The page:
A best-selling novel about a gentleman holed up in a Moscow hotel may give hope to hundreds of tourists sharing a similar fate during this pandemic.

Amor Towles’ novel, A Gentleman in Moscow, is set in the Metropol Hotel, an upmarket, Art Nouveau establishment just across from Red Square and down from the Bolshoi Theatre.

The gentleman, Count Alexander Ilyich Rostov, was forced into house arrest at the hotel after being found guilty by the Bolsheviks of being a member of the bourgeoisie.

Roll on 100 years and many returning travellers are facing a similar fate in Australia, having to self-isolate in hotels, although only for 14 days.

But self-isolation provides an opportunity to read Towles’ excellent novel and also surf the internet and plan a trip to Moscow, a mysterious and magical mega-city.

You can start by taking a virtual tour of the Metropol online.

Built before the Russian Revolution, the hotel retains its decadence and style.

There is a swimming pool and gymnasium in the basement and on the ground floor a beauty salon, gift shops and the Savva restaurant, where a harpist serenades patrons at breakfast.

If your budget doesn’t extend to the $370+ needed for a standard room at the Metropol, try a stay at Moscow’s Olympic Village.

GUM department store holds a permanent display of vintage cars on the ground level and has a food court selling caviar and Krug champagne beneath hanging chandeliers.

Now a hotel complex, the village offers three and four-star accommodation and is a throwback to the country’s Soviet era.

It consists of Izmailovo, Gamma and Delta, three Soviet-era tower blocks, each containing their own restaurant, bars, gyms, shops and post offices.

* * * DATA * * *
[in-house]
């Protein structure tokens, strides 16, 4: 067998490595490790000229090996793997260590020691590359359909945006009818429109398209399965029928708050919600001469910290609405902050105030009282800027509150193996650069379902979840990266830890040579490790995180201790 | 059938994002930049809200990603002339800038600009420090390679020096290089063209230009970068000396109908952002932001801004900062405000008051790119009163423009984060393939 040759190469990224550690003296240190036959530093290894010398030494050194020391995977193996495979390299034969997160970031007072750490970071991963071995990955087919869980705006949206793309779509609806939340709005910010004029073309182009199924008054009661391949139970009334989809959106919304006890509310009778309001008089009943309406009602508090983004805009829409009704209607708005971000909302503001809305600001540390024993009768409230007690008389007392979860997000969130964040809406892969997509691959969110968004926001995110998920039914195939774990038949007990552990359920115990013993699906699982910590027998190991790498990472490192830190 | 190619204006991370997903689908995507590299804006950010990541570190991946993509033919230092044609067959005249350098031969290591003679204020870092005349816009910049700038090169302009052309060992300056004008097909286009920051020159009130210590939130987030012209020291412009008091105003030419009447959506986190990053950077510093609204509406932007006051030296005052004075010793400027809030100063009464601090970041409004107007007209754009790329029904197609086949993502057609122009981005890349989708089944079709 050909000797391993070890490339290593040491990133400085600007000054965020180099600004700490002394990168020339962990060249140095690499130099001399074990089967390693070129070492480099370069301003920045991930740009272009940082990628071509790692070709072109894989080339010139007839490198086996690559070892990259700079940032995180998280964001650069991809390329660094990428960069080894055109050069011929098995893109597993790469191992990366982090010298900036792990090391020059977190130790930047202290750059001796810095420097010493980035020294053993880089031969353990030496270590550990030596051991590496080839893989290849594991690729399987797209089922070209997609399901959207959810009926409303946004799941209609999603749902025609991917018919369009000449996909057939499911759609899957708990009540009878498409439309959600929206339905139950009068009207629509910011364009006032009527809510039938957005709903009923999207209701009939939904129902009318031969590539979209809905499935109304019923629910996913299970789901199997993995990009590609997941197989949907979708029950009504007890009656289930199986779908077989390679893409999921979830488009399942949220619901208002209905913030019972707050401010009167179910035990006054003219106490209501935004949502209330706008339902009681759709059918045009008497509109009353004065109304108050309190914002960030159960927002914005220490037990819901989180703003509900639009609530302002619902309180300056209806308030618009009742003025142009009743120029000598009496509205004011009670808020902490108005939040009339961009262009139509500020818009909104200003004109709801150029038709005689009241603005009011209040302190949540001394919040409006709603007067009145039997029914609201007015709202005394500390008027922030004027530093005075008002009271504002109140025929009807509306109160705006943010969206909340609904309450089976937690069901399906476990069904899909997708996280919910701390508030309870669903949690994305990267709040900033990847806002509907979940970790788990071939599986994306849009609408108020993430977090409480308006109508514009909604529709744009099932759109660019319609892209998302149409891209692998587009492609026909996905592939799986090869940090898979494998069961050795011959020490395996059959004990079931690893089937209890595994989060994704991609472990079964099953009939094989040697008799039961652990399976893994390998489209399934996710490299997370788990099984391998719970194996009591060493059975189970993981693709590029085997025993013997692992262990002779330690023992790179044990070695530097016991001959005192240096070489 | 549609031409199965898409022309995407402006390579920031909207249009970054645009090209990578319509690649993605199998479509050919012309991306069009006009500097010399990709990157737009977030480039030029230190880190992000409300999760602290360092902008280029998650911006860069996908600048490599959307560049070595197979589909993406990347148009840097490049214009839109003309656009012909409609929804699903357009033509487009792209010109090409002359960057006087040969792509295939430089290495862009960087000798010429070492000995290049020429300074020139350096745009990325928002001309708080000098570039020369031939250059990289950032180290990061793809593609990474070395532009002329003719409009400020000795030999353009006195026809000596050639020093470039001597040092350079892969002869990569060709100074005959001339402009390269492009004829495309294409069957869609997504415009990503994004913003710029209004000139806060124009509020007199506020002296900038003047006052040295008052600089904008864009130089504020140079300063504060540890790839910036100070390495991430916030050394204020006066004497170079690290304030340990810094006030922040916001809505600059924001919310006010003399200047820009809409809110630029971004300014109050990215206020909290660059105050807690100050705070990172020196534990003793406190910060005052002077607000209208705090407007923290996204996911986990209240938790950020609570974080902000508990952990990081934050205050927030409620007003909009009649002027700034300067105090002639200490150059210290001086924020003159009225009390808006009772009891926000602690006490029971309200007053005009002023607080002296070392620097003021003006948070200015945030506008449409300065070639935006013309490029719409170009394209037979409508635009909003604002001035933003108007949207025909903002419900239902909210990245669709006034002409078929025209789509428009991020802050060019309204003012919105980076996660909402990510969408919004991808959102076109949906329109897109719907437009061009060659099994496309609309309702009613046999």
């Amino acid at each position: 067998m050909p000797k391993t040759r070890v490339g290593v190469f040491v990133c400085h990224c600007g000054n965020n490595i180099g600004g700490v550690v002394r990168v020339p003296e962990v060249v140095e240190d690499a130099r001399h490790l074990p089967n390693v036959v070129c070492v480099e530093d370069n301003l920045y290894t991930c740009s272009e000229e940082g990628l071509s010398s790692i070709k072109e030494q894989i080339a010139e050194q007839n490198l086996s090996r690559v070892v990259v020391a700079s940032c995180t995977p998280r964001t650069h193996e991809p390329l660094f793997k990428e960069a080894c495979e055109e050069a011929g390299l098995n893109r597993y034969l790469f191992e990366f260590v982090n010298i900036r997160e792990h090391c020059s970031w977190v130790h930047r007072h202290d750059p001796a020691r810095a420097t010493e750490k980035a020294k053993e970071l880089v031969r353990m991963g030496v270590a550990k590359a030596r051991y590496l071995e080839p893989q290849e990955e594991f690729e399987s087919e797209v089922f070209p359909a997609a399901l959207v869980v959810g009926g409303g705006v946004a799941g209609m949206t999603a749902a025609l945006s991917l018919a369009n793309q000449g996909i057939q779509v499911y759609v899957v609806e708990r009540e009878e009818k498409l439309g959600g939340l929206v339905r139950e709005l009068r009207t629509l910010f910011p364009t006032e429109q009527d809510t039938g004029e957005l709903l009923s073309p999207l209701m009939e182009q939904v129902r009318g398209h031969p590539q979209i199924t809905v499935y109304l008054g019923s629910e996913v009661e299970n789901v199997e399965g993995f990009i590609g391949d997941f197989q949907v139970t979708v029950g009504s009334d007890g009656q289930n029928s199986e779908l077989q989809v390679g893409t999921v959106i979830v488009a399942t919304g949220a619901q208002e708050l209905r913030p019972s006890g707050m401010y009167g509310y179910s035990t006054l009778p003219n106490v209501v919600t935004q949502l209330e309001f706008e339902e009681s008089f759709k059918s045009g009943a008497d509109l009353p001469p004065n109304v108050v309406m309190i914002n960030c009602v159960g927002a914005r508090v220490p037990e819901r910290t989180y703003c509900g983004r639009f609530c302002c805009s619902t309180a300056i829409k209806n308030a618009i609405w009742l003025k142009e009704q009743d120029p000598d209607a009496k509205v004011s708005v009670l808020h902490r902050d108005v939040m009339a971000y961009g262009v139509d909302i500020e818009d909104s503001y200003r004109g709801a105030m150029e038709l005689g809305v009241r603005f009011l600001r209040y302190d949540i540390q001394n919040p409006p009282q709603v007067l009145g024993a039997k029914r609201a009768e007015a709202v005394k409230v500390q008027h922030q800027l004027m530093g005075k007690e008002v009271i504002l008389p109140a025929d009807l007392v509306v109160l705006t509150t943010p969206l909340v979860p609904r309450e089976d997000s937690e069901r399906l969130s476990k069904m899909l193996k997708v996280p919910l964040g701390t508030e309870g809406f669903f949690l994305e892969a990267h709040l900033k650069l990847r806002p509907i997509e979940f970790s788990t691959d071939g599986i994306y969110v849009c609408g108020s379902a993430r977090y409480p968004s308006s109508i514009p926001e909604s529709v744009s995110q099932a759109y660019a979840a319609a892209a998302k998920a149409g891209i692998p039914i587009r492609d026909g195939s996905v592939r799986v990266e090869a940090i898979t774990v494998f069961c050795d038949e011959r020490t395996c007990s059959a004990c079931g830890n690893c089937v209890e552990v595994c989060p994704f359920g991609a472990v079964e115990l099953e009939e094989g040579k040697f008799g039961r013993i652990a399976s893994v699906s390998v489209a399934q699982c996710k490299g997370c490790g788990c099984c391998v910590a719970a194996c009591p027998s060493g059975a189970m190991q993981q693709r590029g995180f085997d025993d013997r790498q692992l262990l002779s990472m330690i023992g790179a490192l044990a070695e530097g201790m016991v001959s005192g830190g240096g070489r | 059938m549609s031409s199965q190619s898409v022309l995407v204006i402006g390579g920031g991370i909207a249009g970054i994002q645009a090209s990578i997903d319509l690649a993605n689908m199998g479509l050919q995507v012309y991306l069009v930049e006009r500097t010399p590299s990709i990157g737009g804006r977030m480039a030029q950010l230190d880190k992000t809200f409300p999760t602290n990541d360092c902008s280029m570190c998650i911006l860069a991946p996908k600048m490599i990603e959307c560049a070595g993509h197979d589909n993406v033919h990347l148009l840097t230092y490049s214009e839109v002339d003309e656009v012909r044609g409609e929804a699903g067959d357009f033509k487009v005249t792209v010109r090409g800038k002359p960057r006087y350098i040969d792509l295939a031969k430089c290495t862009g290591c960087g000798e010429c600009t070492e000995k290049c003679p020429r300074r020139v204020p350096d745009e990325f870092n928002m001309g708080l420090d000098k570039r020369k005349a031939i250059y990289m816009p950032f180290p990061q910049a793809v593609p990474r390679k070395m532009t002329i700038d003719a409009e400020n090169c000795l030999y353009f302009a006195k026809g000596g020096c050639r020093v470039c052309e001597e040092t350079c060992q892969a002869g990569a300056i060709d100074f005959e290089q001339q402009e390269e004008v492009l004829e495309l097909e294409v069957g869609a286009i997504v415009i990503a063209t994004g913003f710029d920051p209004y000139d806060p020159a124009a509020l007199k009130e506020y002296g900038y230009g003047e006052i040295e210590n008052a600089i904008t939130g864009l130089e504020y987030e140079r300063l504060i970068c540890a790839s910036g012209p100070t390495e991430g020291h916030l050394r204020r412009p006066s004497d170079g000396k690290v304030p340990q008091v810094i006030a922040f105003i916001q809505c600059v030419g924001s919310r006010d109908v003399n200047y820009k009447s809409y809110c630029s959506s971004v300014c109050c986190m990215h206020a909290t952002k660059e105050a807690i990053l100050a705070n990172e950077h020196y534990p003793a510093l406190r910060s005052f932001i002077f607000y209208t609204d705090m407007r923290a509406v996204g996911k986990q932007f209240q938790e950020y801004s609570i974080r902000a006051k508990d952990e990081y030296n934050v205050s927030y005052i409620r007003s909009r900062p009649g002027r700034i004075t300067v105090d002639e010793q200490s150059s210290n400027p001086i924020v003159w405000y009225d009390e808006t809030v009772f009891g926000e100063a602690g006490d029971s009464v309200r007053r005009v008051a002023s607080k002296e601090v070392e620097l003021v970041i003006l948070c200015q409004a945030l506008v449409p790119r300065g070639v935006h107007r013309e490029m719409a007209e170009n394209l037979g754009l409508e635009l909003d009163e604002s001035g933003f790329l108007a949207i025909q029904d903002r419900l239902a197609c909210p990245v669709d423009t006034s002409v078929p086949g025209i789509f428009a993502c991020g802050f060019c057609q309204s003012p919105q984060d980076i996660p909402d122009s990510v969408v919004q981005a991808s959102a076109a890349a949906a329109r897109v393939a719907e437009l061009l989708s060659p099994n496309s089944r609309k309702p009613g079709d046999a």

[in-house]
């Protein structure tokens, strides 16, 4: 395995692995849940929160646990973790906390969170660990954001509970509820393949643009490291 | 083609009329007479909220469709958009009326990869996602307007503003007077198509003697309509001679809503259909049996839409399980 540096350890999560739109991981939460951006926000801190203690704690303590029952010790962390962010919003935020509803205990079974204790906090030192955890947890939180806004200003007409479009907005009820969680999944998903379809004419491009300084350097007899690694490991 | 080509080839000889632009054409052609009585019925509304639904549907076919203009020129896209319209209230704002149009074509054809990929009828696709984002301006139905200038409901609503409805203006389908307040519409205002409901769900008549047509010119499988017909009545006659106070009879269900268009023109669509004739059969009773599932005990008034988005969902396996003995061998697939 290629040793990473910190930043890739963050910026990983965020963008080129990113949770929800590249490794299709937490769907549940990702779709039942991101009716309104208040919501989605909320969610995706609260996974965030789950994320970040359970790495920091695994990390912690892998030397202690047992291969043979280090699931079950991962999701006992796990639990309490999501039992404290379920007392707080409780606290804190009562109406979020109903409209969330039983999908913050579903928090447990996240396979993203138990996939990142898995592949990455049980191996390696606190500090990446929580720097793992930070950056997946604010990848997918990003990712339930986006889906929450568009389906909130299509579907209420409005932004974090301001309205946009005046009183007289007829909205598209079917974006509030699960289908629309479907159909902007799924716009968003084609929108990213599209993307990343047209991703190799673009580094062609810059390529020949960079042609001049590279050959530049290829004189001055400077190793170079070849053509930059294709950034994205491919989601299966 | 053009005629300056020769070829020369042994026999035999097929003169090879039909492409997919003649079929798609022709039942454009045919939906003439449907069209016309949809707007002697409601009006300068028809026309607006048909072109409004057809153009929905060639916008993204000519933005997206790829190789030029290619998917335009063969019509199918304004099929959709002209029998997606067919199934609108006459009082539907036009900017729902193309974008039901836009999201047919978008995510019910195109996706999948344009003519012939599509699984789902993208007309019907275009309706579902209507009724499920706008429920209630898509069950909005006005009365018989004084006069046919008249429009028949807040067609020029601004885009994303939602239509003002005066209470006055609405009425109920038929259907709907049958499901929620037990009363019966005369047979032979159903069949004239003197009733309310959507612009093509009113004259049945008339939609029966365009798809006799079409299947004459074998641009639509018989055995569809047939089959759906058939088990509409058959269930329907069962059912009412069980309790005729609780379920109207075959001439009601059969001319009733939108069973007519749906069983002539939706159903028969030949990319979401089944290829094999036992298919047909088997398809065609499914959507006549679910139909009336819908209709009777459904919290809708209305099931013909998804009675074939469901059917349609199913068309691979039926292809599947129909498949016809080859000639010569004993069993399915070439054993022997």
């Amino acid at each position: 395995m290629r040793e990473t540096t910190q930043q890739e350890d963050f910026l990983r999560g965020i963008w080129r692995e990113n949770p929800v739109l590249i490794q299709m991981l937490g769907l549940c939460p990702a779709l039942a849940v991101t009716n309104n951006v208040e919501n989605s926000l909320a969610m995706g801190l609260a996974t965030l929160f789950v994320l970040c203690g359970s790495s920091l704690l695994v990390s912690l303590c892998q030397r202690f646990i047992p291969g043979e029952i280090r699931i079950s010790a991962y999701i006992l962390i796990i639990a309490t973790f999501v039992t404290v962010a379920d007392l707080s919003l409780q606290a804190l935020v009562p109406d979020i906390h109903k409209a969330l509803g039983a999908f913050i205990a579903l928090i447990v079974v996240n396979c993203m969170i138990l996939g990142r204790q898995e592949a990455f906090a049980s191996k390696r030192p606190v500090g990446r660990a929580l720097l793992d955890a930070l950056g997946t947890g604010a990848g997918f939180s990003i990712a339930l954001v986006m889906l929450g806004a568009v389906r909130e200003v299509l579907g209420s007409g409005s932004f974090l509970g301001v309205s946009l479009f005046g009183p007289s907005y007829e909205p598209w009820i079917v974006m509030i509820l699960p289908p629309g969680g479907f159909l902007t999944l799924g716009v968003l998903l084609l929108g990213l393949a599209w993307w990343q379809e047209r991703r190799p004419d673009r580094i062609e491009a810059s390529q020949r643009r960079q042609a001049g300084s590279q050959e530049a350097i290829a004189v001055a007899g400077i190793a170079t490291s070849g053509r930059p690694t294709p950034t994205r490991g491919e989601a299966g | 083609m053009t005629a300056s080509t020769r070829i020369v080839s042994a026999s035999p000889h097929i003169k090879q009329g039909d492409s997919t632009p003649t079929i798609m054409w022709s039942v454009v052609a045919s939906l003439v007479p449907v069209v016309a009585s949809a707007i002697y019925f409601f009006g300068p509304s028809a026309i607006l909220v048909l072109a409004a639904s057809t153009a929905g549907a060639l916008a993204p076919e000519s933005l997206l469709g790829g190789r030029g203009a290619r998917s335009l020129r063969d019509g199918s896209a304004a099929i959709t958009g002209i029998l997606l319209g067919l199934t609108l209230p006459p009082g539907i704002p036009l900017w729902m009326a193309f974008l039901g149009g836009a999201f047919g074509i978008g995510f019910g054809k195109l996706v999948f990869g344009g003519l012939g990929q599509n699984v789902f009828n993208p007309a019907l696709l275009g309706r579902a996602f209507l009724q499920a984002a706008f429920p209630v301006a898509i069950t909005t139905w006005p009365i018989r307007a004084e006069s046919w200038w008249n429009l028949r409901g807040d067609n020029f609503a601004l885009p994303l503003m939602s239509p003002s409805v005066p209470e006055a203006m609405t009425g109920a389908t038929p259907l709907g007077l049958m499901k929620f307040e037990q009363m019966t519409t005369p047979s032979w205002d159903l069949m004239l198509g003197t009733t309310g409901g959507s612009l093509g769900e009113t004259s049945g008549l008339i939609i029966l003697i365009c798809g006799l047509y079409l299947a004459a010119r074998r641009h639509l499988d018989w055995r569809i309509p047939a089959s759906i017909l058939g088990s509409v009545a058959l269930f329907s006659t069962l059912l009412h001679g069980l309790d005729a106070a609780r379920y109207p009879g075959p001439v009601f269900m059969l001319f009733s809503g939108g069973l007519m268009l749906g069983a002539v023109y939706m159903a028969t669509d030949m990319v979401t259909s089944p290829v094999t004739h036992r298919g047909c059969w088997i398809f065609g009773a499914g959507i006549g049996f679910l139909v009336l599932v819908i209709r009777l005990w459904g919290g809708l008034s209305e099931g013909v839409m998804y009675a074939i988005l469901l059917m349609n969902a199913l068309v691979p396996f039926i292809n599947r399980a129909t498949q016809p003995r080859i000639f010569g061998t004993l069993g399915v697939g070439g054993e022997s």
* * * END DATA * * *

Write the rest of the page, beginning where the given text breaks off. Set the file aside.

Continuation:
The room in which I stayed appeared not to have been touched since the 1980 Olympics.

There was a brown painted wardrobe, a functional bathroom and a small room with a double bed, desk and chair. The lobby was full of backpackers and other tourists, while the decor could have been taken from a Mike Myers movie.

Moscow does not believe in tears

But it was all part of the fun and the complex is just a 10-minute walk to the metro, which takes you straight to Red Square.

It’s also next to the Izmailovskoye flea market.

Set in a faux Kremlin, you will need a good day to cover the market, with stalls selling souvenirs from the Soviet era, antiques from tsarist times, samovars, Russian dolls, furs, shoes and maps.

After you have shopped in the faux Kremlin, a visit to the real site is a must.

Take the underground from Partizanskaya Metro Station, about 250 metres away, and follow the blue line straight to Ploshchad Revolutsii, one of the stations nearest to the walled city.

You will need at least a day to visit the Kremlin’s main sites.

The Armoury Museum, as well as showcasing military paraphernalia, exhibits Faberge eggs and toys given as a gift to the children of Nicholas II and his wife Alexandra, the last tsars of Russia.

There’s also a replica of the marriage gown of Catherine the Great, royal carriages from the 16th century, gold and silverware crafted by Russian artisans, crowns and insignia.

Other sites to see while in the Kremlin’s walls are the Assumption Cathedral, the Tsar Bell (which has never tolled), Ivan the Great Bell Tower and the Grand Kremlin Palace.

Walk down to Red Square and directly opposite, flanking one side of the square, is GUM department store.

Here you will find a display of vintage cars on the ground level, a food court selling caviar and Krug champagne beneath hanging chandeliers, while on the upper levels are hundreds of shops, some selling mink coats.

A key attraction in Red Square is Lenin’s Mausoleum, a sombre building housing the embalmed body of Vladimir Lenin.

You will have to queue for up to three hours to visit the embalmed body of Lenin and you will be ushered through by armed bodyguards, however, the experience will complete your visit to Moscow.

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